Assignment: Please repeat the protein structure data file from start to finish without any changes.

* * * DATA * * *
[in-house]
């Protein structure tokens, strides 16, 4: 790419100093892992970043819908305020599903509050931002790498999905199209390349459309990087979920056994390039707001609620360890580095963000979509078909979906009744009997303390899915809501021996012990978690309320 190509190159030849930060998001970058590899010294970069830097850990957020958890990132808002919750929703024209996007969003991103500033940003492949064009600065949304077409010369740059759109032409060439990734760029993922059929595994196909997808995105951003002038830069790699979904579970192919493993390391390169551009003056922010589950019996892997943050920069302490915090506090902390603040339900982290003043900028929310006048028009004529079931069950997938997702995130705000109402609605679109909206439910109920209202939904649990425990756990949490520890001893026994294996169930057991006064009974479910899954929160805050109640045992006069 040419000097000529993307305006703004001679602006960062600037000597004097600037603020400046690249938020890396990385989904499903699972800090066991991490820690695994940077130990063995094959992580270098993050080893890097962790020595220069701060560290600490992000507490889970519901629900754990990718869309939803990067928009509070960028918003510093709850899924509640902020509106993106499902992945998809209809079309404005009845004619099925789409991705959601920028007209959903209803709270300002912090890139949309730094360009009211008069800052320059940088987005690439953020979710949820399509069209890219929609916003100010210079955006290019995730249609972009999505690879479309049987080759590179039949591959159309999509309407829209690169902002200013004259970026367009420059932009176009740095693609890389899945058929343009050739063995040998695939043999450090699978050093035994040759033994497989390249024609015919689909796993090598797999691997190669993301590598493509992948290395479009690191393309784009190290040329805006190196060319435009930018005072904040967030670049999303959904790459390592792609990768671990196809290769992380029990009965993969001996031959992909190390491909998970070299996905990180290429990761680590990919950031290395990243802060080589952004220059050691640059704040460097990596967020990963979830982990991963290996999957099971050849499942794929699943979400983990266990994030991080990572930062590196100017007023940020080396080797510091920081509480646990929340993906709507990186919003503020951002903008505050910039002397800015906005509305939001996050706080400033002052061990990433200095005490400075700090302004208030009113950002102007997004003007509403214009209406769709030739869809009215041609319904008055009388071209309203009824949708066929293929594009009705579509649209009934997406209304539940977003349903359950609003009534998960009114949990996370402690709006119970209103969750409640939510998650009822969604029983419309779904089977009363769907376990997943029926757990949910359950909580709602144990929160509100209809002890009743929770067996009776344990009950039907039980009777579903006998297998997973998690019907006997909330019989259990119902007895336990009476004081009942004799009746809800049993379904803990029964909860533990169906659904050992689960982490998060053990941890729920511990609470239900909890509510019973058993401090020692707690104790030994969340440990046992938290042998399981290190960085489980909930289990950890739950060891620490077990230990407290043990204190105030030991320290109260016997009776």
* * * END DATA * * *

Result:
[in-house]
């Protein structure tokens, strides 16, 4: 790419100093892992970043819908305020599903509050931002790498999905199209390349459309990087979920056994390039707001609620360890580095963000979509078909979906009744009997303390899915809501021996012990978690309320 190509190159030849930060998001970058590899010294970069830097850990957020958890990132808002919750929703024209996007969003991103500033940003492949064009600065949304077409010369740059759109032409060439990734760029993922059929595994196909997808995105951003002038830069790699979904579970192919493993390391390169551009003056922010589950019996892997943050920069302490915090506090902390603040339900982290003043900028929310006048028009004529079931069950997938997702995130705000109402609605679109909206439910109920209202939904649990425990756990949490520890001893026994294996169930057991006064009974479910899954929160805050109640045992006069 040419000097000529993307305006703004001679602006960062600037000597004097600037603020400046690249938020890396990385989904499903699972800090066991991490820690695994940077130990063995094959992580270098993050080893890097962790020595220069701060560290600490992000507490889970519901629900754990990718869309939803990067928009509070960028918003510093709850899924509640902020509106993106499902992945998809209809079309404005009845004619099925789409991705959601920028007209959903209803709270300002912090890139949309730094360009009211008069800052320059940088987005690439953020979710949820399509069209890219929609916003100010210079955006290019995730249609972009999505690879479309049987080759590179039949591959159309999509309407829209690169902002200013004259970026367009420059932009176009740095693609890389899945058929343009050739063995040998695939043999450090699978050093035994040759033994497989390249024609015919689909796993090598797999691997190669993301590598493509992948290395479009690191393309784009190290040329805006190196060319435009930018005072904040967030670049999303959904790459390592792609990768671990196809290769992380029990009965993969001996031959992909190390491909998970070299996905990180290429990761680590990919950031290395990243802060080589952004220059050691640059704040460097990596967020990963979830982990991963290996999957099971050849499942794929699943979400983990266990994030991080990572930062590196100017007023940020080396080797510091920081509480646990929340993906709507990186919003503020951002903008505050910039002397800015906005509305939001996050706080400033002052061990990433200095005490400075700090302004208030009113950002102007997004003007509403214009209406769709030739869809009215041609319904008055009388071209309203009824949708066929293929594009009705579509649209009934997406209304539940977003349903359950609003009534998960009114949990996370402690709006119970209103969750409640939510998650009822969604029983419309779904089977009363769907376990997943029926757990949910359950909580709602144990929160509100209809002890009743929770067996009776344990009950039907039980009777579903006998297998997973998690019907006997909330019989259990119902007895336990009476004081009942004799009746809800049993379904803990029964909860533990169906659904050992689960982490998060053990941890729920511990609470239900909890509510019973058993401090020692707690104790030994969340440990046992938290042998399981290190960085489980909930289990950890739950060891620490077990230990407290043990204190105030030991320290109260016997009776």